Photograph by John M. Rawls (from bio.as.uky.edu)
From The Kentucky Encyclopedia –
Thomas Hunt Morgan, born on September 25, 1866, in Lexington, Kentucky, influenced more than any other the direction of biological science in this country. Internationally, he ranks as the most important contributor to the knowledge of genetics following Gregor Mendel. Thomas was the first of three children of Charlton Hunt and Ellen Key (Howard) Morgan. Morgan's distinguished family included his great-grandfather, Francis Scott Key, who wrote the " Star-Spangled Banner"; a governor of Maryland; his uncle, Confederate Gen. John Hunt Morgan ; and the renowned financier J. Pierpont Morgan. His father had been the American consul to Messina, Sicily.
Morgan was educated in the preparatory school of the State College (University of Kentucky) and in 1882 enrolled in the college proper. An outstanding student, he graduated at the top of his class in 1886 with a B.S. in zoology. Two years later, with his M.S. completed, Morgan went to Johns Hopkins University, where in 1890 he earned a Ph.D. He began teaching at Bryn Mawr College in 1891, then moved to Columbia University as professor in 1904. In 1928 Morgan became director of the new Kerckhoff Laboratories of Biological Science at the California Institute of Technology. He spent the rest of his professional life at Cal Tech, where he devoted much of his energy to fostering research and graduate programs in biology. That department was a forerunner in the integration of biology and chemistry.
Around 1900 Morgan began exploring the mechanisms of heredity, testing experimentally some of the findings of Mendel and Darwin. By 1908 he was raising fruit flies (Drosophila melanogaster), which proved to be ideal subjects for studying the role of mutations in heredity. Early in 1910 Morgan concluded that the eye-color gene is located on one of the so-called sex chromosomes, thus establishing the chromosomal theory of inheritance. The discovery that the genes are on the chromosomes of all organisms was a major advance in understanding the physical basis of heredity and led to many other advances.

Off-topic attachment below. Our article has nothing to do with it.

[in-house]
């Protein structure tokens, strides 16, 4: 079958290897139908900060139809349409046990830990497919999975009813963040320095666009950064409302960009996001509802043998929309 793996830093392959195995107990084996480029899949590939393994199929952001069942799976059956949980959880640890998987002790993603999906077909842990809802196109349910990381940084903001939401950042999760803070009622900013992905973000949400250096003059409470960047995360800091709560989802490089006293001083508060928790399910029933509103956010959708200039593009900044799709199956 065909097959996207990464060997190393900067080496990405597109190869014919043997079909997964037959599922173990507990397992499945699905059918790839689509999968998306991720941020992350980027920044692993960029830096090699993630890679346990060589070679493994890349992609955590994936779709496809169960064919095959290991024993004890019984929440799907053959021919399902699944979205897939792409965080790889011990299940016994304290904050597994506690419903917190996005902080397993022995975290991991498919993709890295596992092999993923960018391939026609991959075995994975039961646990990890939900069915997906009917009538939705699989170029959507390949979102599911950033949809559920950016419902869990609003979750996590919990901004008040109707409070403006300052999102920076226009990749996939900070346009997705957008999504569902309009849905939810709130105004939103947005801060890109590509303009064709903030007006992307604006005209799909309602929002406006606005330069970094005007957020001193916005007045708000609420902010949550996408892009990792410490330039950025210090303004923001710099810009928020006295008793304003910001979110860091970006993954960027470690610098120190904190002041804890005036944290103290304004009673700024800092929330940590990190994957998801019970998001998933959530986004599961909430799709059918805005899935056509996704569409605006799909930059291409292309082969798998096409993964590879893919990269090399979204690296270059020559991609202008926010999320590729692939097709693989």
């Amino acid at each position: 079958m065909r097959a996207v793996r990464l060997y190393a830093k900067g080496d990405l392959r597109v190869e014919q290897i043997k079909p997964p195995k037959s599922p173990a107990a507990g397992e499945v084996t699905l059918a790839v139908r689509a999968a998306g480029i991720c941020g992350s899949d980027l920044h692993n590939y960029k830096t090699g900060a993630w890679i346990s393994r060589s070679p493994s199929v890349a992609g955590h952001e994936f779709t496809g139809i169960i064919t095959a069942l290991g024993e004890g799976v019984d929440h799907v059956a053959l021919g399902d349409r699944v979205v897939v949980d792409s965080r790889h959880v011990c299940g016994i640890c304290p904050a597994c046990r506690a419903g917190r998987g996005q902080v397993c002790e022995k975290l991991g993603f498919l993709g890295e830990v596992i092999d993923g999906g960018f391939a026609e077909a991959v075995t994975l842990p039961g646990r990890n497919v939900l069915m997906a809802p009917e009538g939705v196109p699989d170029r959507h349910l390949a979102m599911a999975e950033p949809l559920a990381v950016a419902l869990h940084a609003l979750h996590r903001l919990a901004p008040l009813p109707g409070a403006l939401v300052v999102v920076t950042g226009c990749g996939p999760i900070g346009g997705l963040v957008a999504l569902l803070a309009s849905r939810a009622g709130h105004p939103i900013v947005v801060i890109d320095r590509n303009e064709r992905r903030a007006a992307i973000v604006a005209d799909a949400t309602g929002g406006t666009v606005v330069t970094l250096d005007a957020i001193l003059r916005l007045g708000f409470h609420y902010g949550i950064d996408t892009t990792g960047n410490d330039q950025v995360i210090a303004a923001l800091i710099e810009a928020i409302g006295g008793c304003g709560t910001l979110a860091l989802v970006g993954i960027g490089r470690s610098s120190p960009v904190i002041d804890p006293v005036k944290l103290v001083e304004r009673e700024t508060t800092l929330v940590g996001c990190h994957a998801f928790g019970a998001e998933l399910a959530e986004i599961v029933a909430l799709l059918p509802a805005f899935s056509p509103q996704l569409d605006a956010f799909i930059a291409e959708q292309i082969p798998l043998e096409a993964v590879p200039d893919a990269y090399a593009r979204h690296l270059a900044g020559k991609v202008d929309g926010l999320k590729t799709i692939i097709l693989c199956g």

In 1933 Morgan became the first American nonphysician to win the Nobel Prize in physiology or medicine. His numerous other awards and honors included election to the National Academy of Sciences; the presidency of the American Association for the Advancement of Science and several other societies; and the Darwin and Copley medals from England's Royal Society. He characteristically attributed much of the credit for most honors to those with whom he worked. Morgan was active in research until his death. In 1904 Morgan married Lilian Vaughn Sampson; they had four children -- Howard Key, Edith Sampson, Lilian Vaughn, and Isabel Merrick. Morgan died in Pasadena, California, on December 4, 1945, and was buried there.
At the University of Kentucky, both the School of Biological Sciences and the building in which it is housed are named after Morgan. The Blue Grass Trust for Historic Preservation lists as a historical site the house on North Broadway where he grew up.
Selected Sources from UK Libraries:
Shine, Ian., Sylvia Wrobel, and University Press of Kentucky. Thomas Hunt Morgan : Pioneer of Genetics. Lexington: U of Kentucky, 1976. Print. Kentucky Bicentennial Bookshelf.
Payne, Fernandus. Morgan, the Man and His Contribution to Science. Lexington, Ky.: [publisher Not Identified], 1936. Print.
Allen, Garland E. Thomas Hunt Morgan : The Man and His Science. Princeton, N.J.: Princeton UP, 1978. Print.